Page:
- System: Steam
- Developer: Affable Games
- Publisher: Affable Games
- Release Date: 2019
- Genre: Simulator
Infiltrate Humanity by Struggling to Talk! There are all kinds of simulator games nowadays; farming, semi truck driving, prison building, and even bee simulators. Becoming ever odder and intriguing, we discovered an interesting speaking simulator at E3! You may be thinking “speaking? That can’t be too hard…” And you’d be wrong. We gave Speaking Simulator a spin at IndiCade at E3 and tried to remember everything we learned in linguistics class to infiltrate humanity without raising suspicion.
About Speaking Simulator
In Speaking Simulator, you play a newly created customizable humanoid robot ordered to infiltrate humanity with the goal of human domination. Should be easy enough if you can just string a few—hilariously awkward—words together without raising suspicion from the fleshy ones. Between the oddly worded phrases the robot uses to try to fit in and the side-effects of robot anxiety, Affable games, keeps Speaking Simulator funny but also quite challenging—it’s amazing everything that goes into speaking without even thinking about it!
Speaking Simulator begins with customizing your robot. You can pick gender, hair, and skin color, as well as a few variations of face types. We’re not sure if there will be more variety added in the final version. Once your robot is built, you learn how to maneuver the verbal production attachment. It is not easy.
In a split screen, you can see your robot head-on on the right and a cross-section view of the mouth and tongue. The jaw is controlled by dragging the robot’s chin up and down with the mouse and the lips can be puckered and relaxed or stretched by dragging left (in) or right (out). The tongue sits inside the mouth and is controlled by the left joystick/d-pad. There are buttons you must press to create certain sounds just like you do in real life, one at the back of the palate (for Ks, Gs...), one right behind the front teeth (for Ts, Rs…), and one below the tongue (for when no tongue is needed to make a sound. There are arrows and lights marking what you should move and how. Got it? Sure? Good. Now it’s onto the first mission: going on a date!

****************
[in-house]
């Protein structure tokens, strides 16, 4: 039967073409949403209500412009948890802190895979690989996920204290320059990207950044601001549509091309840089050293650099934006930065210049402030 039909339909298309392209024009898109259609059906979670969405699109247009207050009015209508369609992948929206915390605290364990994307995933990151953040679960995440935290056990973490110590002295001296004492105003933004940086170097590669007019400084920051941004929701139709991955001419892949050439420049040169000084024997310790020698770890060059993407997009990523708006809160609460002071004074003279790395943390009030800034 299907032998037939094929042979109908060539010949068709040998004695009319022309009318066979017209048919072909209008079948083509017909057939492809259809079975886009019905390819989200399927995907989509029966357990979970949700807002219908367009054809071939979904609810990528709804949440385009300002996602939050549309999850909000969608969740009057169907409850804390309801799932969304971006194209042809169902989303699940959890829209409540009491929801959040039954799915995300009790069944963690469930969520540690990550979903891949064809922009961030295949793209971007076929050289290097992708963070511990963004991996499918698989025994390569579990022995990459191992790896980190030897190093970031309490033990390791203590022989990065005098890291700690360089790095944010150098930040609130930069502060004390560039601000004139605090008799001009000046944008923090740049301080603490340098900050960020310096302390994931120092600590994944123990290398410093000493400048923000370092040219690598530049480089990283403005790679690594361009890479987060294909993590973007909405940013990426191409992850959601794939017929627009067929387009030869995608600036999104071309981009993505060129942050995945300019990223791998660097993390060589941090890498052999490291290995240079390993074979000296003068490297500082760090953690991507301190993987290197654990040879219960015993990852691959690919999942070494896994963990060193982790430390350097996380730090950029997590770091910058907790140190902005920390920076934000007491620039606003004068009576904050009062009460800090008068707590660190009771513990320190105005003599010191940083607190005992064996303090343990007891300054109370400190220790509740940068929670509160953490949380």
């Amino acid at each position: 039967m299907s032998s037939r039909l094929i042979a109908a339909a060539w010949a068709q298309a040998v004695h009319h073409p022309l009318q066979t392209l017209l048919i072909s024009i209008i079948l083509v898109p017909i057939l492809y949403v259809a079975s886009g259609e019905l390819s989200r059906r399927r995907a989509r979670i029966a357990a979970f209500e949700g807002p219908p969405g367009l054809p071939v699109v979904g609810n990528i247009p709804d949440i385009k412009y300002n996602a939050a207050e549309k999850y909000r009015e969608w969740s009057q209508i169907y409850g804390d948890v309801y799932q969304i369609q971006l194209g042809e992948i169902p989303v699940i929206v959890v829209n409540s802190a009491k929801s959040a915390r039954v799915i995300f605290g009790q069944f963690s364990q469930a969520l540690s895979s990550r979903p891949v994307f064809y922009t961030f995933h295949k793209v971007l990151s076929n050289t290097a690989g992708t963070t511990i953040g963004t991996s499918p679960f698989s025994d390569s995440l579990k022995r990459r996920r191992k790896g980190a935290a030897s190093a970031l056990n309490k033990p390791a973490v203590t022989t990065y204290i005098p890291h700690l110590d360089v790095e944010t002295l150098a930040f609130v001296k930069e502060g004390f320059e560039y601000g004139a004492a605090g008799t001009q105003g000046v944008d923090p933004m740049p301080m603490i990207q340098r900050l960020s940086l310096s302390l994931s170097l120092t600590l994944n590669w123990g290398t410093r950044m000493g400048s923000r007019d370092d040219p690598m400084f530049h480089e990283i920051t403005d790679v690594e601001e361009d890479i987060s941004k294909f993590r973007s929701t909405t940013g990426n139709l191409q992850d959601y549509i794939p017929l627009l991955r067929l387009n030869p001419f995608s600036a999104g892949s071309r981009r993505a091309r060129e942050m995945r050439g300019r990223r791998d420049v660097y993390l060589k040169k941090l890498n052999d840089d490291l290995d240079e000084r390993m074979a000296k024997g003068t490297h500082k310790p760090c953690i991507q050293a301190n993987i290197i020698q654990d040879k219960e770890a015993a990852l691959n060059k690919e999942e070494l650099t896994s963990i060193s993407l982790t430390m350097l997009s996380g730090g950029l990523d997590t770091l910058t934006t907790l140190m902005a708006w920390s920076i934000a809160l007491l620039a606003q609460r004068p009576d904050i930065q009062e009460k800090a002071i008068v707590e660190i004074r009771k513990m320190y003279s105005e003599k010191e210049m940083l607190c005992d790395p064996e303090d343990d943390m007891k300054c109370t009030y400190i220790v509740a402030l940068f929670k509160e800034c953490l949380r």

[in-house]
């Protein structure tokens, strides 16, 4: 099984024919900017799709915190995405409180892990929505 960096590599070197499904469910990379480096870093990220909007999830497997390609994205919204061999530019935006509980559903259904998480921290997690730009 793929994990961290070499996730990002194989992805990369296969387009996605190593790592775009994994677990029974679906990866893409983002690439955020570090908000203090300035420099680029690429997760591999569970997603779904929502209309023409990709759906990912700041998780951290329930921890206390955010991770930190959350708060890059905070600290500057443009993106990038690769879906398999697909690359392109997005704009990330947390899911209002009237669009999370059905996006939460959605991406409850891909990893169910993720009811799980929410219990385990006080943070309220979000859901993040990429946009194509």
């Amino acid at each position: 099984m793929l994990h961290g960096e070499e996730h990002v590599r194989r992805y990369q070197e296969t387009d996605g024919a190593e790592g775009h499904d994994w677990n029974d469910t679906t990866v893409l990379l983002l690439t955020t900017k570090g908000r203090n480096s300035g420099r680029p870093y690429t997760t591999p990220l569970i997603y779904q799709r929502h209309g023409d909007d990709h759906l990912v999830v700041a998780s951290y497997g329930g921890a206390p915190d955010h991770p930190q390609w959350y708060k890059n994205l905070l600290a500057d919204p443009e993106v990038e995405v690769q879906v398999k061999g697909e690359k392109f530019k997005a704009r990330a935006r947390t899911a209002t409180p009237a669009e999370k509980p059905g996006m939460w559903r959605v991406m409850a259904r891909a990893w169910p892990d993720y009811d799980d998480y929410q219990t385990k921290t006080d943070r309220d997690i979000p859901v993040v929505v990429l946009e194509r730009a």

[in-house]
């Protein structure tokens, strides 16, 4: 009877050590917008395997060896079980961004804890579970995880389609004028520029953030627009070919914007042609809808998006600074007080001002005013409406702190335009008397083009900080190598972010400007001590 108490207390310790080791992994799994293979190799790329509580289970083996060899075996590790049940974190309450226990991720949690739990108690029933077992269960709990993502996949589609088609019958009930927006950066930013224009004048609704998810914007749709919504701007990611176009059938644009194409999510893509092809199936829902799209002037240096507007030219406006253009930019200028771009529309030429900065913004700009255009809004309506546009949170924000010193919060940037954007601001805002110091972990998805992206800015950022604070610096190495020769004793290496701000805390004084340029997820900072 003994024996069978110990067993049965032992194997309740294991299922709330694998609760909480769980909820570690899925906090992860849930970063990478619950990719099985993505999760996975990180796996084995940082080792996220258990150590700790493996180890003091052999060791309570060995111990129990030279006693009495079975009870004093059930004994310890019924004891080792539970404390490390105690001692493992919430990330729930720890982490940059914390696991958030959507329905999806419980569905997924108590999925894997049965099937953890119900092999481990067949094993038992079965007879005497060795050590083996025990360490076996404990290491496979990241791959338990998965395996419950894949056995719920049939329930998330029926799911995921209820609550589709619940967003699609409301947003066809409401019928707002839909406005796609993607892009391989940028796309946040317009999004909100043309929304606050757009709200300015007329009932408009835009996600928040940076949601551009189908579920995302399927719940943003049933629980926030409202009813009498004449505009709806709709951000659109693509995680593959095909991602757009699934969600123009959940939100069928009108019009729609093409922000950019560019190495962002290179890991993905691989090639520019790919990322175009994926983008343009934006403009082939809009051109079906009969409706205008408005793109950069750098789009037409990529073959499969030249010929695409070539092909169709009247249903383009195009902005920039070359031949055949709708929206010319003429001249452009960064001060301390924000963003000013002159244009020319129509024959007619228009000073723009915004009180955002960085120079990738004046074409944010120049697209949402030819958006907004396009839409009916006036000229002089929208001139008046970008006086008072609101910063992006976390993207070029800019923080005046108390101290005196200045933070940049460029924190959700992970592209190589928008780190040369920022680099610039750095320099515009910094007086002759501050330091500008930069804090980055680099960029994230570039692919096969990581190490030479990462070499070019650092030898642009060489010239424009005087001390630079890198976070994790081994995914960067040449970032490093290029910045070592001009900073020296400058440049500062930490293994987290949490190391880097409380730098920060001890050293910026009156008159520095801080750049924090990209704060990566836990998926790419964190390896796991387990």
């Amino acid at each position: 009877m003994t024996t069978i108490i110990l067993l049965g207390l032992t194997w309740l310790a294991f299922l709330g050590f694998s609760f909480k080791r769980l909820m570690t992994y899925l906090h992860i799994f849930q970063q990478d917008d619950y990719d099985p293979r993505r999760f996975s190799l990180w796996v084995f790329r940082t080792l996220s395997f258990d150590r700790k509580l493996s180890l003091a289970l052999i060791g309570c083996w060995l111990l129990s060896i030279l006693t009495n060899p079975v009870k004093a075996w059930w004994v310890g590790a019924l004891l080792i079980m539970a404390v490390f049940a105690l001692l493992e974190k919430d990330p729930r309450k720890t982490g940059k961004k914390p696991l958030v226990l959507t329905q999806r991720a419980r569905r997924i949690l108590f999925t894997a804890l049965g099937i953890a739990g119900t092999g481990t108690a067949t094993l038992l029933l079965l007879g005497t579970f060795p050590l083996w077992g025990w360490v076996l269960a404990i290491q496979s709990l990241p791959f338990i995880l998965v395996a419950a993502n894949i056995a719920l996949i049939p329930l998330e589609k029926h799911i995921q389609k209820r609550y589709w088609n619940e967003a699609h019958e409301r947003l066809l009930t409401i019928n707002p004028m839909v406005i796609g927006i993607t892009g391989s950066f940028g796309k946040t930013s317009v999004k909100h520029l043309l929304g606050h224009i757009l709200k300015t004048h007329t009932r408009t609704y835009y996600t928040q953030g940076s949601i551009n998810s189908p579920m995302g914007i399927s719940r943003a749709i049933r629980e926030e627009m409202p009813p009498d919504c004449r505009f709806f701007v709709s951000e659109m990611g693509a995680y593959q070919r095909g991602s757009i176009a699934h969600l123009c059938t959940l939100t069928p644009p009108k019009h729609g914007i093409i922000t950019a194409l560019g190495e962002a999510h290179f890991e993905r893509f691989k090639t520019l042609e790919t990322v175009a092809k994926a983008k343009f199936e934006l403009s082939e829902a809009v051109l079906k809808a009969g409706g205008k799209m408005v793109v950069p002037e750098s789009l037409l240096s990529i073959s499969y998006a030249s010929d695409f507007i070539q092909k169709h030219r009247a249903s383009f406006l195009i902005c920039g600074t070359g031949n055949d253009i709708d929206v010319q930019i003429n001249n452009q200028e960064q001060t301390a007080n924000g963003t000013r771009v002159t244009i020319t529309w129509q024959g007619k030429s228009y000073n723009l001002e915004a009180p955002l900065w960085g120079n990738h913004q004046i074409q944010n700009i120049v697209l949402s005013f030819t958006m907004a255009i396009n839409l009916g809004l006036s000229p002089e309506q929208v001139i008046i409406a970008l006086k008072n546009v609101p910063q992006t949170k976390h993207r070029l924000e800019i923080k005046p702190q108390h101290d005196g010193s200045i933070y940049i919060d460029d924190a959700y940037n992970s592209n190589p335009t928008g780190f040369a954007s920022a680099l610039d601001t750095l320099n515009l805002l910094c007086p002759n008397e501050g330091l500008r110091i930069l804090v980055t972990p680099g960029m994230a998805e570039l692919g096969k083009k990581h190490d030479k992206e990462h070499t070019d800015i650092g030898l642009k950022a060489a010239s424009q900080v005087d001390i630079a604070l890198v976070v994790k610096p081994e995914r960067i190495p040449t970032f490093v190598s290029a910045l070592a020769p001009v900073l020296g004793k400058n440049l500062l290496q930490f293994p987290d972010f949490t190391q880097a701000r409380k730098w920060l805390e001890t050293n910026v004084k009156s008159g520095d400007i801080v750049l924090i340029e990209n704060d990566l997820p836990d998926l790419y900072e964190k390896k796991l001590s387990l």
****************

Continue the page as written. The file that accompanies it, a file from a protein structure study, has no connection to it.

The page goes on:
Once on the date, you must control your robot to communicate without looking too suspicious by moving the tongue, jaw, and mouth in the right way and in the right order. We found ourselves mouthing every hilarious sentence slowly to figure out if the lips and jaw went first or the tongue.
The whole point of the game is to properly communicate without anyone suspecting you are a robot—despite the ridiculous “I’m definitely human, trust me” phrases that we love. Making too many mistakes like stuttering or stumbling on words will make your conversation partner suspicious and once the suspicion bar is full, it’s game over. But making mistakes also causes the robot to get anxious and to break down, causing its head to swell, eyes to pop out, and other cartoonish robot reactions. Being too careless with the tongue implement can also break some teeth off if you’re not careful! The more these things happen, the more suspicious others become, but if you get your composure back, the humans pretty much let it go and you can continue your plan to take over the world. If just handling the speaking alone wasn’t enough of a challenge, the suspicion meter really puts the pressure on.
Awkwardly Hilarious Humor
The developers at Affable Games made sure to keep the content fresh and entertaining with the most comical awkward-undercover-robot phrases like “How many units of currency are required to purchase one ethanol beverage?”. Which combined with the absurdly contorted face and the sparks coming out of it reminds me of one of Invader Zim’s failed experiments at trying to fit in with humans and just being more obvious. We only got to play a few phrases in the game but we’d love to see and attempt more! It’s definitely this writer’s type of humor. And even Jack Black seemed to enjoy it!
Besides being funny and challenging, Speaking Simulator is an educational and humbling experience. Despite the comedy, the level of difficulty of the game is purposefully there to show how complicated the mechanics of speaking really are. It makes it easier to understand people with speech impediments, autism, or other issues that prevent them from being able to maneuver our complicated speech implement with ease. So, brush up on your liguistics—it really does help!—and get ready to try your speaking skills later this year! Are you a simulator fan? A linguistics nut that must have this game? Tell us in the comments! Thanks for reading and check out our other E3 impressions!